plants glued around the hat that surrounded her head filled with roses, daffodils, and sunflowers just bursting into the air and over the brim of the hat. In her arms she had several other hats. One was made to look like a wedding cake with little blue ribbons all over it, and another had little plastic trees on it with part of the brim cut out of the hat where she had inserted a plastic container full of water to look like a lake. Our whole sixth grade classed was stunned and sat in silence as Sara began to speak. “Hi! My name is Sara Zirkewekel and I want to be a hat maker when I grow up, but not just any hat maker, oh no, a magical hat maker.” She cleared her throat and looked everyone straight in the eyes one by one (C). “I want everyone in the world to have a hat that matches their personality and passions! I am going to find a way to make hats with flowers that grow straight out of the hat, and hats made out of cake that are edible, but don’t melt or crumble when you wear them.” She stared at everyone in silence waiting for applause or bursts of excitement, but nothing happened. We just stared at her in amazement. I didn’t know what to think. Part of me felt it was a cool idea. I would want one of her hats. That is, until I heard Johnny, Mr. Future President of America Johnny, blurt out, “What a dumb idea. No one would ever want one of your stupid hats.” When Sara heard Johnny’s comment, Sara just lowered her head and looked at the ground as Johnny began to laugh, then the class started laugh, and then I started to laugh (CX). “Ya, what a dumb idea,” I thought, No one would want one of her hats—Sara is so strange.” So I laughed. I laughed with the class. I laughed because Johnny did and you always do what Jonny does because he gets what he wants.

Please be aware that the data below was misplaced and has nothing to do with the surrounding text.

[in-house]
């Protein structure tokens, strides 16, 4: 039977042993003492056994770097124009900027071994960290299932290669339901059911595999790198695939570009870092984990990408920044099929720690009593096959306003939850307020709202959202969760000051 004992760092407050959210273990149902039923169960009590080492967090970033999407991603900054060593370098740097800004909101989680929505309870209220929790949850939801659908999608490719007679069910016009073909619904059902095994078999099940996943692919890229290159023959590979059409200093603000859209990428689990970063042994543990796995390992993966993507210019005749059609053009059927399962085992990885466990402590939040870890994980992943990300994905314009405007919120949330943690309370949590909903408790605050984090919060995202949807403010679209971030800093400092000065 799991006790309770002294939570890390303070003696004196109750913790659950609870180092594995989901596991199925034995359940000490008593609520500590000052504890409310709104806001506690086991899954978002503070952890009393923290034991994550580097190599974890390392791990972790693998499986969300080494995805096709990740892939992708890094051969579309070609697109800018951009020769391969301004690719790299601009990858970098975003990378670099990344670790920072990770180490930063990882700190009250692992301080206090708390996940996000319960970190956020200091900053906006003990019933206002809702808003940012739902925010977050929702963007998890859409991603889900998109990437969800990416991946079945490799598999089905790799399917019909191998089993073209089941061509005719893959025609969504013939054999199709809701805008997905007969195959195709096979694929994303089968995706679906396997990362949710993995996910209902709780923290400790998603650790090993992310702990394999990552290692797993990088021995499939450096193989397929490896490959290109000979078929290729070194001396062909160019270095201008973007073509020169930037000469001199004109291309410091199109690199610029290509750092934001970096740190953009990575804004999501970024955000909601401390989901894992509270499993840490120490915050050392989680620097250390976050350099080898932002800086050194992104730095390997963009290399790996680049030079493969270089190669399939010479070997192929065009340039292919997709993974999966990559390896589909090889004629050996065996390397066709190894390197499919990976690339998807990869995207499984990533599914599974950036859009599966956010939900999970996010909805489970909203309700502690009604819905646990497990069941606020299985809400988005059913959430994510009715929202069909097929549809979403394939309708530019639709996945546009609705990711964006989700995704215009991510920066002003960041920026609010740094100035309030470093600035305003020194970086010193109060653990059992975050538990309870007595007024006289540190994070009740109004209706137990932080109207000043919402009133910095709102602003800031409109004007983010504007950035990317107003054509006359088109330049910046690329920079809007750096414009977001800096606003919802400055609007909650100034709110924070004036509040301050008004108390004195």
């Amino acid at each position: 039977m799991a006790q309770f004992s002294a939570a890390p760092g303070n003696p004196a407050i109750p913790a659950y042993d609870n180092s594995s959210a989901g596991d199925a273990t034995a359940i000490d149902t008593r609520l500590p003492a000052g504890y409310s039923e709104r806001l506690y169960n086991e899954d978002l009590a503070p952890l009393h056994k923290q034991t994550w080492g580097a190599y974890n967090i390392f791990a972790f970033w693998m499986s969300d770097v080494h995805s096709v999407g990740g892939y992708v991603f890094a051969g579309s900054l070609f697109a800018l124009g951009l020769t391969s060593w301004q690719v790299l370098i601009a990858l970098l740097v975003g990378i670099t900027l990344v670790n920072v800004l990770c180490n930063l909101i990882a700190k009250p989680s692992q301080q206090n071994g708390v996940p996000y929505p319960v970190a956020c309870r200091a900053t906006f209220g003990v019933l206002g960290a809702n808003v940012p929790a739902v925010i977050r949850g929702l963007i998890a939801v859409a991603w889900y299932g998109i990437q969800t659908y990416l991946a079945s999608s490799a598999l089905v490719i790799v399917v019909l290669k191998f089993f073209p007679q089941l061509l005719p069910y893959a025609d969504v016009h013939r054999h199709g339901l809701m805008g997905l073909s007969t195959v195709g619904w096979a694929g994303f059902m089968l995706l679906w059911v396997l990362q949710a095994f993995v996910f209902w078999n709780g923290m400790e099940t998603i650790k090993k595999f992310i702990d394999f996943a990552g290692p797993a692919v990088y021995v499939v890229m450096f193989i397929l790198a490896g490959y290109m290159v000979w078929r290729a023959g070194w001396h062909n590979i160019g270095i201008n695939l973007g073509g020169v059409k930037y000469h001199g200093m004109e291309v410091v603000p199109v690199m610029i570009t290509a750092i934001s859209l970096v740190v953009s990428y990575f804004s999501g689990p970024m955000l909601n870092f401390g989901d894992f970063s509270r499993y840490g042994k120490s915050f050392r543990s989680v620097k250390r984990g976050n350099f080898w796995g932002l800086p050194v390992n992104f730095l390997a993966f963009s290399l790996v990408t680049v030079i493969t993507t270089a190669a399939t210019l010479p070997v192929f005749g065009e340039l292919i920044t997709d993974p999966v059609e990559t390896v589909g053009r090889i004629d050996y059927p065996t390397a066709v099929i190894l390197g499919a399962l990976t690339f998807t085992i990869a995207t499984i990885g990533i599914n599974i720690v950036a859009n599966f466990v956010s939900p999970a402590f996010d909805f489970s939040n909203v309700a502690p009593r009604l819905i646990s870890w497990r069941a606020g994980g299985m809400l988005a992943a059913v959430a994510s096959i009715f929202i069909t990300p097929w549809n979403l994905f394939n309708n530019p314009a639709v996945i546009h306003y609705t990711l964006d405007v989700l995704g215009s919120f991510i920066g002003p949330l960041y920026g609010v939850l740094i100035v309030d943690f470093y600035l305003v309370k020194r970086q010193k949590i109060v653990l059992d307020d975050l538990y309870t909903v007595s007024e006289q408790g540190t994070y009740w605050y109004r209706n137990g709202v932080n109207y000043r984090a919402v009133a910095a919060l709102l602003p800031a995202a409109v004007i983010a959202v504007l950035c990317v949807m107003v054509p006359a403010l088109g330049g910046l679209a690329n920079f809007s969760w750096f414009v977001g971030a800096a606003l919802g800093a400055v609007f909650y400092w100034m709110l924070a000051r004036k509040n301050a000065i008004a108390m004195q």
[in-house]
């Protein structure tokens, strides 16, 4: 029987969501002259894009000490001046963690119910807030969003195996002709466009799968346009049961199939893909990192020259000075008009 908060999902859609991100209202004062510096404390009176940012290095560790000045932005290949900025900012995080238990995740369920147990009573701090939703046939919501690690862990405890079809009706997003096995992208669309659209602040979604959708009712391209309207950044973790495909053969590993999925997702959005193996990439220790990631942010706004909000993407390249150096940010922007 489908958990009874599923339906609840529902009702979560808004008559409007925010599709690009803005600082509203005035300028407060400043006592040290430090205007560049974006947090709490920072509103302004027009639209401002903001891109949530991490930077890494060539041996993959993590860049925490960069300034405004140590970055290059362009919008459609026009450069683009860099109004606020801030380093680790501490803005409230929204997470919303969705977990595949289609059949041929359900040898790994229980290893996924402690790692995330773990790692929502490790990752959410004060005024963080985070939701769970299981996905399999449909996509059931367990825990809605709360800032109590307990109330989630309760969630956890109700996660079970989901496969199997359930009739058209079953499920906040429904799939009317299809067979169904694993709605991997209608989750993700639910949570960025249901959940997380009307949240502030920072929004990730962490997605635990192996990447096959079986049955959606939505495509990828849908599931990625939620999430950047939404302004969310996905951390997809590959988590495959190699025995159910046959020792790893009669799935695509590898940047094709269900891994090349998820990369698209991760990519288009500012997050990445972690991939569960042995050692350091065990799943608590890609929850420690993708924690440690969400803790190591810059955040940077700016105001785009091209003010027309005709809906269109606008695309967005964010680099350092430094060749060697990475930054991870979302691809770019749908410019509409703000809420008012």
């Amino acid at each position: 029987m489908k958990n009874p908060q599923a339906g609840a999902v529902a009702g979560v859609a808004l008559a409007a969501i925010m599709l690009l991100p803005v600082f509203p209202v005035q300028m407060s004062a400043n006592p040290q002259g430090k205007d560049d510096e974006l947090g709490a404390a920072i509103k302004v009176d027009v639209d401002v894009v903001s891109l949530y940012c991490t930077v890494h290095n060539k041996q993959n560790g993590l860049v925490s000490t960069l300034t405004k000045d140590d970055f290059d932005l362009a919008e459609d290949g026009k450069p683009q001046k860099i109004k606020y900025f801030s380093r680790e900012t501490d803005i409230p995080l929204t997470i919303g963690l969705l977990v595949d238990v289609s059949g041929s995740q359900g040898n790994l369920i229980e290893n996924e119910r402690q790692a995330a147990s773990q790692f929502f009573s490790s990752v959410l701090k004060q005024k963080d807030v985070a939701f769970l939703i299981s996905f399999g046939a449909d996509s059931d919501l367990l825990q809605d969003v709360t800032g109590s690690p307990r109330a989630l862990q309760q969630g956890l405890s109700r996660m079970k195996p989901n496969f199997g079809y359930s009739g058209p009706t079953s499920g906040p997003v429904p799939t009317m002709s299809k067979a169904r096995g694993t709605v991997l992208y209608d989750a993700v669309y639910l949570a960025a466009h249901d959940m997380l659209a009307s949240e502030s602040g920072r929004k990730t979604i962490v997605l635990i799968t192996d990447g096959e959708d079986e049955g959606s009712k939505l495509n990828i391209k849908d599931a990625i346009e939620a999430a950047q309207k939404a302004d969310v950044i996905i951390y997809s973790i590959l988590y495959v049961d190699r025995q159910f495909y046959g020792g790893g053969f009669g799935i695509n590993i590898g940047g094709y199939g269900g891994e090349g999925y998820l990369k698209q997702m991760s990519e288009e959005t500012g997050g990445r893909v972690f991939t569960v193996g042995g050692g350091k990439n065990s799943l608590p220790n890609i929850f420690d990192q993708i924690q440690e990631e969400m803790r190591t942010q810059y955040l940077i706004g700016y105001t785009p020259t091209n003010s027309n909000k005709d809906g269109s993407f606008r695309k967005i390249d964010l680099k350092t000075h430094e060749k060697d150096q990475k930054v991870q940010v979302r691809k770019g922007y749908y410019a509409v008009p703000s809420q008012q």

Sara kept her head down as she walked back to her desk and kept it down for the rest of the day. I thought I saw a bead of water drop down Sara’s lowered face and water the fake flower necklace around her neck. I don’t remember thinking much more about Sara that year, but I do remember that summer I noticed a for sale sign on Sara’s lawn. I felt like I should go say goodbye, but mostly I just felt relieved that strange Sara would not be next door to do strange things anymore. It has been twenty years since that day in Mrs. Kittle’s 6th grade class. I didn’t become an accountant like my dad, but a writer, and as a writer, I see strange people a lot differently than I did when I was in Mrs. Kittle’s 6th grade class. Strange people have the best stories and usually end up doing the greatest things: they have become my favorite people to tell stories about. Whenever I am working on another story about someone, I think about Sara and what might have happened to her. Where did she go? Did we, ignorant little 6th graders afraid of a boy named Johnny, crush her dreams? (By the way, Johnny did not become president. He works at the local waste management plant. Yep. Johnny no longer gets what Johnny wants.) Last week an article crossed my desk at the New York Times about a new line of hats that is taking the world by surprise. Hats with real little trees that change color with the seasons and hats made out of cake shaped like the Eiffel tower that never crumble or melt in the sun. People all over the world are talking about these hats and how they have reinvented fashion forever. No one knows who makes them or how they work, but they can’t get enough of them. All I have been able to dig up about this mysterious, new artist is that the hat company is called Zara’s Hats. Something inside me hopes it can’t just be a coincidence how similar the facts add up to the little girl Sara I once knew. I am going to keep digging, but even if I never find out, I have a feeling that Sara turned out all right.